45. Jain A, Katewa SS, Choudhary BL, et al. (2004) Folk Herbal Medicines Used in Birth Control and Sexual Diseases by Tribals of Southern Rajasthan, India. Journal of Ethnopharmacology 90: 171–177.CrossRefGoogle Scholar
  46. Jha PK, Shrestha KK, Upadhyay MP, et al. (1996) Plant Genetic Resources of Nepal: A Guide for Plant Breeders of Agriculture, Horticulture and Forestry Crops. Euphytica 87(3): 189–210.CrossRefGoogle Scholar
  47. Johns T, Eyzaguirre PB (2002) Nutrition and the Environment. In Nutrition: A foundation for Development. Geneva: ACC/SCN 20: 269–285.Google Scholar
  48. Joshi AR, Joshi K (2000) Indigenous Knowledge and Uses of Medicinal Plants by Local Communities of Kaligandaki Watershed Area, Nepal. Journal of Ethnopharmacology 73: 175–183.CrossRefGoogle Scholar
  49. Joshi N, Kehlenbeck K, Maass BL (2007) Traditional, Neglected Vegetables of Nepal: Their Sustainable Utilization for Meeting Human Needs. Conference on International Agriculture Research for Development, 9–11 October 2007, University of Gottingen, Germany.Google Scholar
  50. Joshi N (2008) Ethnomedicinal Uses of Plants in Western Terai of Nepal: A Case Study from Dekhatbhuli of Kanchanpur, Nepal. In: Jha PK, Karmacharya SB, Chettri MK, et al. (eds.), Medicinal Plants in Nepal: An Anthology of Contemporary Research. Ecological Society of Nepal, Kathmandu, pp 164–176.Google Scholar
  51. Kala CP, Farooquee M, Dhar U (2004) Prioritization of Medicinal Plants on Basis of Available Knowledge, Existing Practice and Use Value Status in Uttaranchal, India. Biodiversity and Conservation 13: 453–469.CrossRefGoogle Scholar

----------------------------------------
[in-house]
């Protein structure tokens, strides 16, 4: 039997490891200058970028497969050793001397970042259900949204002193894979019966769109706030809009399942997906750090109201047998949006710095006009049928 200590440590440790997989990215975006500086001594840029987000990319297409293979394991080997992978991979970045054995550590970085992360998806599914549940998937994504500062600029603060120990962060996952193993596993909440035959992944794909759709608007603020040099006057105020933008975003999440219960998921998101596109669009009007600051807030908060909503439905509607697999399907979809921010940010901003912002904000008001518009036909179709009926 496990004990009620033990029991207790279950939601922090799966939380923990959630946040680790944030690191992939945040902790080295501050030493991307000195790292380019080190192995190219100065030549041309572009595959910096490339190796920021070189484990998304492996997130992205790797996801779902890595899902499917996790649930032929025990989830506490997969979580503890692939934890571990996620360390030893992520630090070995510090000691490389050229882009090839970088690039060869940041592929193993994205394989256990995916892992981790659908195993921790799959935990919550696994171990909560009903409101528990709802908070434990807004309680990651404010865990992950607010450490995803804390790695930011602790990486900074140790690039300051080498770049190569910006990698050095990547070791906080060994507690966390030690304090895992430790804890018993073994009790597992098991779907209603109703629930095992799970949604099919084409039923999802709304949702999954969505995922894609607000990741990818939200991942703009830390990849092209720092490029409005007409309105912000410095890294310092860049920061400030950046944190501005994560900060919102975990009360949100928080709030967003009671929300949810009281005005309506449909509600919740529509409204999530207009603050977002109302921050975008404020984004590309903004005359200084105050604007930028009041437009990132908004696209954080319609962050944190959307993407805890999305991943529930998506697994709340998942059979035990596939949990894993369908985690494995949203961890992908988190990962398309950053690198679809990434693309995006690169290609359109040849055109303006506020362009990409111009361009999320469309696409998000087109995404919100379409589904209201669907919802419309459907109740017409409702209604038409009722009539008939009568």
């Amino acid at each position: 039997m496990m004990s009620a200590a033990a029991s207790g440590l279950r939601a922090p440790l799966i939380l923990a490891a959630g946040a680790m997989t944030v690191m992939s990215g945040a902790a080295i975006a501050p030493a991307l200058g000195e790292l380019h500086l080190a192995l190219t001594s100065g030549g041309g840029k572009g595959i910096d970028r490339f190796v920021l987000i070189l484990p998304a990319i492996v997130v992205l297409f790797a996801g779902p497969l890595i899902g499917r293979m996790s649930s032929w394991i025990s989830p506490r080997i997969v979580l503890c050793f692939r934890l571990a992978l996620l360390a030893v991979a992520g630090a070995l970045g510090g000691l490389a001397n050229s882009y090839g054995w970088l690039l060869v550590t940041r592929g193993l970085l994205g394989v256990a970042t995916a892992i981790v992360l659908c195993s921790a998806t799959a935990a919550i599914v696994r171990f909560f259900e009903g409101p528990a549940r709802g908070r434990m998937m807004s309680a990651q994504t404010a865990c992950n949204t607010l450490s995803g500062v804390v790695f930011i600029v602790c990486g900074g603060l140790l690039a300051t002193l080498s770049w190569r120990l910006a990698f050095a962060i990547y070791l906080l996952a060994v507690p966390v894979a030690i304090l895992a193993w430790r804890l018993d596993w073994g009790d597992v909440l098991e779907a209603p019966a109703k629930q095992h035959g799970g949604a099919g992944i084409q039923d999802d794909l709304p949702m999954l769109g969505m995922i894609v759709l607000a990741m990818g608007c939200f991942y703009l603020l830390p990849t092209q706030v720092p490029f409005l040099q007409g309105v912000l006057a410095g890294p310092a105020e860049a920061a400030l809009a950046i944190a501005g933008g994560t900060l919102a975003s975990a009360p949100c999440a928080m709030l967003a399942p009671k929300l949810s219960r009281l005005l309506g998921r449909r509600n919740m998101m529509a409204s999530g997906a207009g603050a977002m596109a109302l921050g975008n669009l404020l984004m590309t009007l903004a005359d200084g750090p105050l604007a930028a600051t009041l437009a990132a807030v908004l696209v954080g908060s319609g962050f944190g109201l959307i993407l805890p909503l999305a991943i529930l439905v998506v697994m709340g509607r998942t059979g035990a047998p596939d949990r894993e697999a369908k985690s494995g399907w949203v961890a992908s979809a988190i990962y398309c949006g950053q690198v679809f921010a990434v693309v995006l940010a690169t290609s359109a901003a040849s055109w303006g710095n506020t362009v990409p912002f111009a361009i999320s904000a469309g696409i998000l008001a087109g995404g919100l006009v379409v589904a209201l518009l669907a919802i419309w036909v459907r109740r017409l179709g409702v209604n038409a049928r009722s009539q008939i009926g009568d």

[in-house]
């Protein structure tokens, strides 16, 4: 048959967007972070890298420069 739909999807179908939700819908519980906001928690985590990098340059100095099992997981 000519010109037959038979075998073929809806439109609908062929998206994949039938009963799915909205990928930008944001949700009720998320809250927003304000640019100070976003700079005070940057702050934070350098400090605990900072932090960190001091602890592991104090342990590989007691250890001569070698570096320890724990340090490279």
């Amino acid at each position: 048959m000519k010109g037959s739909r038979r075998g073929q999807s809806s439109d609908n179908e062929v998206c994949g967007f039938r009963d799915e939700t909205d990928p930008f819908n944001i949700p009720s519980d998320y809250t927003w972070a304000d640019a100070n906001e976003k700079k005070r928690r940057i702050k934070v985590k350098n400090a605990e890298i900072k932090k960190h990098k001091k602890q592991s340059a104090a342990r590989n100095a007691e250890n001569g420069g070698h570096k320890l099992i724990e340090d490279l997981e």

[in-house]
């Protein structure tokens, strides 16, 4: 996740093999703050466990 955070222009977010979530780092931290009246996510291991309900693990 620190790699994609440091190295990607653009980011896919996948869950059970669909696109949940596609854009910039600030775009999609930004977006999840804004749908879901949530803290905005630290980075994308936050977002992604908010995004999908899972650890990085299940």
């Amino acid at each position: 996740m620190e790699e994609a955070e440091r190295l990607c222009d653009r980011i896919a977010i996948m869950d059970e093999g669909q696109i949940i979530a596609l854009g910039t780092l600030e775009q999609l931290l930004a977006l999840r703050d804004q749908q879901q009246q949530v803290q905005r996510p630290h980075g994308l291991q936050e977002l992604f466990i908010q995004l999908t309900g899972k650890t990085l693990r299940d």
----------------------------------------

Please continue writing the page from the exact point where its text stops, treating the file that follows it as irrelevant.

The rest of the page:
52. Katewa SS, Jain A (2003) Aromatic and Medicinal Grasses of Aravalli Hills of Rajasthan. In: Singh VK, Govil JN, Hashmi S, et al. (eds.), Recent Progress in Medicinal Plants Series, Volume 7: Ethnomedicine and Pharmacognosy II., Sci Tech Publishing, Herndon, Virginia, USA. pp 57–68.Google Scholar
  53. Khadka BB (2000) Coarse Grain and Pulses in Nepal: Roles and Prospects. No. 6, UN/ESCAP CGPRT Centre and FAO.Google Scholar
  54. Kirtikar KR, Basu BD (1981) Indian Medicinal Plants. Vol. I, International Book Distributors, India, p. 838.Google Scholar
  55. Kirtikar KR, Basu BD (1987) Ficus hispida Linn, In: Blatter E, Caius JF, Mhaskar KS, (eds.), Indian Medicinal Plants, Vol 3. International Book Distributors. India.Google Scholar
  56. Kunwar RM (2002) Some Threatened Medicinal and Aromatic Plants: Status, Trade and Management Practice in Dolpa, Midwestern, Nepal. Journal of Natural History Museum 21: 173–186.Google Scholar
  57. Kunwar RM, Adhikari N (2005) Ethnomedicine of Dolpa District, Nepal: The Plants, Their Vernacular Names and Uses. Lyonia 8(1): 43–49.Google Scholar
  58. Kunwar RM, Bussmann RW (2006) Ficus (Fig) species in Nepal: A Review of Diversity and Indigenous Uses. Lyonia 11(1): 85–97.Google Scholar
  59. Kunwar RM, Bussmann RW (2008) Ethnobotany in the Nepal Himalaya. Journal of Ethnobiology and Ethnomedicine 4: 24.CrossRefGoogle Scholar
  60. Kunwar RM, Uprety Y, Burlakoti C, et al. (2009) Indigenous Use and Ethnopharmacology of Medicinal Plants in Far West Nepal. Journal of Ethnobotany Research & Applications 7: 5–28.Google Scholar